These one-of-a-kind artist's books, created for a solo exhibition at the Maine Jewish Museum, explore my family’s survival of the Holocaust, their immigration to the United States, and the effects of this legacy on my life.
Using facsimiles of writing, photos, and other ephemera, I created a series of monoprints that were torn, folded, and bound in myriad ways. The resulting books are sculptural objects that serve as containers in which to hold these stories. Rather than being specifically illustrative, they are evocative of the journeys we take from one moment to the next.
This body of work also reflects a broader theme that I have been investigating for decades — how each of us is shaped not only by our own experiences and the memories we hold, but also by the experiences and memories of our ancestors. I am interested in how these narratives are passed from one generation to the next –– not always in obvious, but often significant, ways. Examining these individual formative stories is certainly as relevant today as ever given current mass human migrations across the planet.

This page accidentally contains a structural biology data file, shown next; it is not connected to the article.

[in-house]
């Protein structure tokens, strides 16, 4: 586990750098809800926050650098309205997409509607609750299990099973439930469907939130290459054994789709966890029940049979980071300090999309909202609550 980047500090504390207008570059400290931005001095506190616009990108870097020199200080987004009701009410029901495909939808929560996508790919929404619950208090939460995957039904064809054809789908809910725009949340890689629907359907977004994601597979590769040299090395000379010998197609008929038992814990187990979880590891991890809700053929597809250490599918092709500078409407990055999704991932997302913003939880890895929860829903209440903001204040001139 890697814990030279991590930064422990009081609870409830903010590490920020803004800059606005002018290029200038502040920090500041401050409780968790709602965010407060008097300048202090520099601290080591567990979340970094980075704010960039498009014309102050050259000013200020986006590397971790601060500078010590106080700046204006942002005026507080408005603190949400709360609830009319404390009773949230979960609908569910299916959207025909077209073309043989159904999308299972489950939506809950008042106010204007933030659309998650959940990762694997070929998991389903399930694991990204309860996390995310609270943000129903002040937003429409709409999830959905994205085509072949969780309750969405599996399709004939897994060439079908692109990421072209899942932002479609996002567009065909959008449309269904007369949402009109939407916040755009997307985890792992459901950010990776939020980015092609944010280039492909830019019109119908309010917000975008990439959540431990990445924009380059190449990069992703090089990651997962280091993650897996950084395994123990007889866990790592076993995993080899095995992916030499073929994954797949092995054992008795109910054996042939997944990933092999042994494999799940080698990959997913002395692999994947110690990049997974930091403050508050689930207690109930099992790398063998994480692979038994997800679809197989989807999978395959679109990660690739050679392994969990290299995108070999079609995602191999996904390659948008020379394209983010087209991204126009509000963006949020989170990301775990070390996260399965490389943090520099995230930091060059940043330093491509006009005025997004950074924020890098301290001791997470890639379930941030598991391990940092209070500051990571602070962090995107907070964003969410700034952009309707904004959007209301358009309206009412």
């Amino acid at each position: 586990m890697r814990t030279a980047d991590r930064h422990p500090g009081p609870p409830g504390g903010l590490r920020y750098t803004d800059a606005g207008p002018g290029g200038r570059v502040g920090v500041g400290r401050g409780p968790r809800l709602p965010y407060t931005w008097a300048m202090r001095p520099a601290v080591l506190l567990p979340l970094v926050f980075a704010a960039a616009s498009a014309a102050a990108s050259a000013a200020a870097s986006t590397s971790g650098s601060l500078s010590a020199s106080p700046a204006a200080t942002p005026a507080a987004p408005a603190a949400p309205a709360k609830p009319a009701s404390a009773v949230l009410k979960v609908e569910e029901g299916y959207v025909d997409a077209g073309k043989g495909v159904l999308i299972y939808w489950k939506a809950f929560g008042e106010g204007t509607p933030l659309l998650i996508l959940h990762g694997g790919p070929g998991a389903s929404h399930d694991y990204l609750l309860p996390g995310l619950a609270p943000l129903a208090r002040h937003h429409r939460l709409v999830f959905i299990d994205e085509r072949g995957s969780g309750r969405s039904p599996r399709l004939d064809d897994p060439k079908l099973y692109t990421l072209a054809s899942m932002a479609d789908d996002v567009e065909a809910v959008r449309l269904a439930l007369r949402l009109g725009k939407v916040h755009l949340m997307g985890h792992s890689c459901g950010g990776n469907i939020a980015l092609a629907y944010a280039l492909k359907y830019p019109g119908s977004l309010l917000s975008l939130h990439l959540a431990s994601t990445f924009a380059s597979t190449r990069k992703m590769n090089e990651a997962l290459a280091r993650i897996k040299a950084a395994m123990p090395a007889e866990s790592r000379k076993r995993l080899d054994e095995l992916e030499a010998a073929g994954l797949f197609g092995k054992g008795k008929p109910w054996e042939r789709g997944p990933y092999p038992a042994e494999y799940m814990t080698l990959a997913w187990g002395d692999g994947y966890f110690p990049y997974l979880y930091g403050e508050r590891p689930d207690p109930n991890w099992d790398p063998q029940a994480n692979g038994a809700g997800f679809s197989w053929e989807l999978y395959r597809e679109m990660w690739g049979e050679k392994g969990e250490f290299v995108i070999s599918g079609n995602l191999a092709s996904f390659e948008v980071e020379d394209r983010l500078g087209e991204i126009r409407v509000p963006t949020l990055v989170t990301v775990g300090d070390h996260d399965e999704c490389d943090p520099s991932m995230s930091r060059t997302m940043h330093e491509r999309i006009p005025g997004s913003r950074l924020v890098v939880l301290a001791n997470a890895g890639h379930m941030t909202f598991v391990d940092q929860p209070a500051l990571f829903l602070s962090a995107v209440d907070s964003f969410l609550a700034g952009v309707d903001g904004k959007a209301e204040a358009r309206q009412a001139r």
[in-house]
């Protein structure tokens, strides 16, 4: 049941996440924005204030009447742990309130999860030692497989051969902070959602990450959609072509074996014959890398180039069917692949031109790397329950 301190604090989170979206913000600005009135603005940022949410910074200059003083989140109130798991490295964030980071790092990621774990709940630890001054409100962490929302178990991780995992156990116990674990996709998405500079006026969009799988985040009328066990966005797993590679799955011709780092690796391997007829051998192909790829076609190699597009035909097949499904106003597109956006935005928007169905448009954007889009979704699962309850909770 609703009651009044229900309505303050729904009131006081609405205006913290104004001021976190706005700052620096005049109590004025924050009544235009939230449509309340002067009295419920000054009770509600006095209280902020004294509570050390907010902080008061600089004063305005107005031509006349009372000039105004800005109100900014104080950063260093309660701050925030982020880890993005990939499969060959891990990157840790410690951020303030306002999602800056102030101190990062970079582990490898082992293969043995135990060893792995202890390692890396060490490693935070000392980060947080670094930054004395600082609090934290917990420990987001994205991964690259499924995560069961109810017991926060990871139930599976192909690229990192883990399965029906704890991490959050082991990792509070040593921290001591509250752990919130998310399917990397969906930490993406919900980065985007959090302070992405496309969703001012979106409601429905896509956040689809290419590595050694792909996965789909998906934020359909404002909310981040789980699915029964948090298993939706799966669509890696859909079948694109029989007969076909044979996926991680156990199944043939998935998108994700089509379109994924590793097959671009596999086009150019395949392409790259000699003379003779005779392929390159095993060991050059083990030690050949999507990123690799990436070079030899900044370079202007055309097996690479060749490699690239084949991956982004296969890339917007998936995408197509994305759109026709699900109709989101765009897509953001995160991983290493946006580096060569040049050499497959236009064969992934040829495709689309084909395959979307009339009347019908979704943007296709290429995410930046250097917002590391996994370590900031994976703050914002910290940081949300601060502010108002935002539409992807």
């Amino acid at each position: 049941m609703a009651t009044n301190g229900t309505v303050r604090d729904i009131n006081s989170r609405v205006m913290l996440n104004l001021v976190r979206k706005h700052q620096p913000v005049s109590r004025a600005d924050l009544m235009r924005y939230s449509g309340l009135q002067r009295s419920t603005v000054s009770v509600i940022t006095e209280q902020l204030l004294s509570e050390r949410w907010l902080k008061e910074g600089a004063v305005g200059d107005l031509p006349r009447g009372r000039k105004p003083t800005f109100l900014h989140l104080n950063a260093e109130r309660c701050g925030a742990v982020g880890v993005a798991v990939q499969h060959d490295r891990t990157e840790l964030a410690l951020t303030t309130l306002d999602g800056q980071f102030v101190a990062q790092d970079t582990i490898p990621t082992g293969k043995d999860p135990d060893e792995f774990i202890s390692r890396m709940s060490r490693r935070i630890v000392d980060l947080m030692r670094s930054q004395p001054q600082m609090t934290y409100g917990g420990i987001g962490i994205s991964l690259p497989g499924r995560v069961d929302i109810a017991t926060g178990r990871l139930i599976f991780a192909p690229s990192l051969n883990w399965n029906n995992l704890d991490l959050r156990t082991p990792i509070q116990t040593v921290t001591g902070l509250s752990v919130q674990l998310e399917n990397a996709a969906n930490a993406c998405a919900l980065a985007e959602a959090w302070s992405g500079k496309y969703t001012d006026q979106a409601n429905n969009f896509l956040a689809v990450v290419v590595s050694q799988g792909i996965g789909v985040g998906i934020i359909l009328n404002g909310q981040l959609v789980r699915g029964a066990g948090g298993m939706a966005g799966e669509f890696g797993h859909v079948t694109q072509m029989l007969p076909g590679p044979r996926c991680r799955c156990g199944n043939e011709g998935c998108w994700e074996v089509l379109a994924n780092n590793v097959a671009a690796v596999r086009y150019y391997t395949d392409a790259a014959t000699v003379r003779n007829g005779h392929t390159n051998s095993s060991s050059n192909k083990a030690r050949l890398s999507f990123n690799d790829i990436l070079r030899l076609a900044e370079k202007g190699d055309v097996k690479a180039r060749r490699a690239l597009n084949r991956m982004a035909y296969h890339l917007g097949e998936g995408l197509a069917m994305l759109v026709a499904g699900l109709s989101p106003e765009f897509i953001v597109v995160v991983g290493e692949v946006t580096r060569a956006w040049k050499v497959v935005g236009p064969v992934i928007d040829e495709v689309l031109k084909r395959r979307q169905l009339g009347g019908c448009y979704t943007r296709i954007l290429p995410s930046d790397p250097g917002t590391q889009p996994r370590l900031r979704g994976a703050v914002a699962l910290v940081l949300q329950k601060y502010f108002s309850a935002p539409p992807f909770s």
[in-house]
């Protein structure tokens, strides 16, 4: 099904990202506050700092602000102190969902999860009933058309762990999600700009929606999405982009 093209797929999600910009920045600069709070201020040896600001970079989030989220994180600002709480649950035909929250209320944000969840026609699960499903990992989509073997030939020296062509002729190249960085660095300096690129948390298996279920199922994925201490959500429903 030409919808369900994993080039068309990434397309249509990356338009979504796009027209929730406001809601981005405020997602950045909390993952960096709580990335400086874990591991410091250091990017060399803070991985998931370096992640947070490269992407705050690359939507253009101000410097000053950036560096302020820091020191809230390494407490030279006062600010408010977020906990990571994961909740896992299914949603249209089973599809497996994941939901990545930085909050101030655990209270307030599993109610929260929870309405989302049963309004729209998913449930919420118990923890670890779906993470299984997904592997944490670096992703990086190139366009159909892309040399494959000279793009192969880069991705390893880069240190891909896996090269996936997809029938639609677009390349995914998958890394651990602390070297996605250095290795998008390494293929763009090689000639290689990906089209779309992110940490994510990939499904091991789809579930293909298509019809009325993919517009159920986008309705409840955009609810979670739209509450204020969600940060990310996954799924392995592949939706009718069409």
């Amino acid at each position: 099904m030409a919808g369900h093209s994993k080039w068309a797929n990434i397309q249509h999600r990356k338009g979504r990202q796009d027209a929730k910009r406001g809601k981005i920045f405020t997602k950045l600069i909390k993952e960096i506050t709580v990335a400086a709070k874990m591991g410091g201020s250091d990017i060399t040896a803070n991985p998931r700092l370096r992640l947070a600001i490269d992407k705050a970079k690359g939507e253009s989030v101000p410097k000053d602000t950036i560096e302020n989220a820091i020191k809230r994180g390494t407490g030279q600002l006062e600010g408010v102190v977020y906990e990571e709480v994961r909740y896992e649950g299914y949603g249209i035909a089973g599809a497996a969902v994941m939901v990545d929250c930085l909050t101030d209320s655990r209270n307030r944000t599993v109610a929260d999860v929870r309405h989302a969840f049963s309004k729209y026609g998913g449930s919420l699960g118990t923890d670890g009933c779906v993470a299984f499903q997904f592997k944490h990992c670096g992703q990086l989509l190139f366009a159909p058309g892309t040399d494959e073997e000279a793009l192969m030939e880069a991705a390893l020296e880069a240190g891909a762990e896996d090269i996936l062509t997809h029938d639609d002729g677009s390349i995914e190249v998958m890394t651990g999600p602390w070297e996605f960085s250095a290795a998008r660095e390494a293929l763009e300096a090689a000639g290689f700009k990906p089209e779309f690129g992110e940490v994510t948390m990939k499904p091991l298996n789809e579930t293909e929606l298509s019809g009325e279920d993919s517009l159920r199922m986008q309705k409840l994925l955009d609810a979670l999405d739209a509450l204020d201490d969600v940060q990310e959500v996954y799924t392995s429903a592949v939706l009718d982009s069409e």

The work presented at the MJM was an exploration of the intersection between past and present, and the unintended consequences of keeping secrets. Making these books cracked a Pandora’s vase spilling out more questions than answers. Perhaps I will always be trying to interpret the silences of my childhood.
Click on any of the thumbnails to view the full image, and to scroll through all of them.